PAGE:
g) On the same date i.e. on 14.12.2018 the proposal for extension was accepted by the Central Government in respect of the Group and extension was granted upto 06.2019.
h) On 17.12.2018 the present Writ Petitions were preferred which came up for the first time before the High Court on 18.12.2018.
i) On 18.12.2018 itself the accused were further remanded to police custody till 21.12.2018.
j) On 20.12.2018 Writ Petitions were entertained and the order which is presently under appeal was passed.
k) Pursuant to said order, the original Writ Petitioners were released on bail.
In the backdrop of these facts, the High Court found that a case for interim relief was made out. The principal issues which arise in the matter are whether the High Court was right and justified in entertaining the petition and in passing the Order under appeal?
17. For considering whether the writ petitioners were entitled to any interim relief, two questions were framed by the High Court in paragraph 15 of its Order. Before considering the matter from the perspective of said two questions, an issue which was stressed by the learned Solicitor General may be addressed first. It was submitted by him that the date with reference to which the legality of detention can be challenged in a Habeas Corpus proceeding is the date on which the return is filed in such proceedings and not with reference to the initiation of the proceedings. He relied upon the decision of the Federal Court in Basanta Chandra Ghose vs. King Emperor1, which had concluded:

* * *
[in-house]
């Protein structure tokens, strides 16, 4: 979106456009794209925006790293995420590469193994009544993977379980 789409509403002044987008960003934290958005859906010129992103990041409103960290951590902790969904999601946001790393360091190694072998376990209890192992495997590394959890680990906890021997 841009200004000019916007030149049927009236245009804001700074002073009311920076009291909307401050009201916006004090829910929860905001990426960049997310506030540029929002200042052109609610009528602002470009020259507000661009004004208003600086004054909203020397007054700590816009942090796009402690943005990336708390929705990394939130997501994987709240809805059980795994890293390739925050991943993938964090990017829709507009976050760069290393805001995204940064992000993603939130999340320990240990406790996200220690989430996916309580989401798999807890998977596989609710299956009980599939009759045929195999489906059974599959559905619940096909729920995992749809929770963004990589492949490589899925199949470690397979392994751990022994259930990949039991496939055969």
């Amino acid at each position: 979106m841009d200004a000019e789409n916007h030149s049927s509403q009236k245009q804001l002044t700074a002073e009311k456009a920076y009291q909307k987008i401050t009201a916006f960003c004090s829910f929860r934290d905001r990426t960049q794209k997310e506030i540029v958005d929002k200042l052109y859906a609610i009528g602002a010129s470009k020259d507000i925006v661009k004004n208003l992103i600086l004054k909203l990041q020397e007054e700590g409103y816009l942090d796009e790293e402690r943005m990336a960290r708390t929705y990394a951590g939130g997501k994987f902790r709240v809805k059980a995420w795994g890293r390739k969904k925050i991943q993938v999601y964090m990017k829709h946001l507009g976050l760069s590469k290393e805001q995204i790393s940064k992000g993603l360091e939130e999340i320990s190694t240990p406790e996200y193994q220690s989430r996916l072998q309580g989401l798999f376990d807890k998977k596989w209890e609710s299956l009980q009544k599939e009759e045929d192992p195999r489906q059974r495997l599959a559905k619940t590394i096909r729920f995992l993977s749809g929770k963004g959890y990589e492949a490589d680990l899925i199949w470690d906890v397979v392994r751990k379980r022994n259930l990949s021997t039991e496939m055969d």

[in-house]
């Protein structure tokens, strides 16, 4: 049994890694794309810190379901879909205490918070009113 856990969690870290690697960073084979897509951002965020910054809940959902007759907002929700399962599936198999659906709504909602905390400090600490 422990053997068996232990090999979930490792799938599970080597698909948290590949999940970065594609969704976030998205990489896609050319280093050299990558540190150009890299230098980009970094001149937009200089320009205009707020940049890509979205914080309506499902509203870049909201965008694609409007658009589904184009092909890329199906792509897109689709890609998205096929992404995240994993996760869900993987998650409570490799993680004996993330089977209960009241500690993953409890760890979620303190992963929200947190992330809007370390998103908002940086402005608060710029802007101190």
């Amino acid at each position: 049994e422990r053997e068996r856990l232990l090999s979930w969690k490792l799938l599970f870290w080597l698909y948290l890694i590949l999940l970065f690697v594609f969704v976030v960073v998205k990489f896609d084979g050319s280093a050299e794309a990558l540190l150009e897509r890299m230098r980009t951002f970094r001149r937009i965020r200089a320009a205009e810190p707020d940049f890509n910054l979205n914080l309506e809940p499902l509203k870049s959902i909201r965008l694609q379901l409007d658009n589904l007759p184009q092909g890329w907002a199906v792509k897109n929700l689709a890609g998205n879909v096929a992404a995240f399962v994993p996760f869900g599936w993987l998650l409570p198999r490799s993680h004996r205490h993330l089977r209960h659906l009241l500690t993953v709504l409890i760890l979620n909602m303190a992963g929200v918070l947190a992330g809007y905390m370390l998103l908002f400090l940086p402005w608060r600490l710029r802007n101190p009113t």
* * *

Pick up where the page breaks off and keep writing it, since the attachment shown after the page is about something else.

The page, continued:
“… …If at any time before the Court directs the release of the detenue, a valid order directing his detention is produced, the Court cannot direct his release merely on the ground that at some prior stage there was no valid cause for detention…. …”
Similar questions arose for consideration in Naranjan Singh Nathawan vs. State of Punjab2, Ram Narayan Singh vs. State of Delhi3, A.K. Gopalan vs. Govt. of India4, Pranab Chatterjee vs. State of Bihar and Another.5, Talib Hussain vs. State of Jammu and Kashmir6, Col. Dr. B. Ramachandra Rao vs. State of Orissa and Others. 7. These decisions were considered in Kanu Sanyal vs. District Magistrate, Darjeeling and Others8, as under: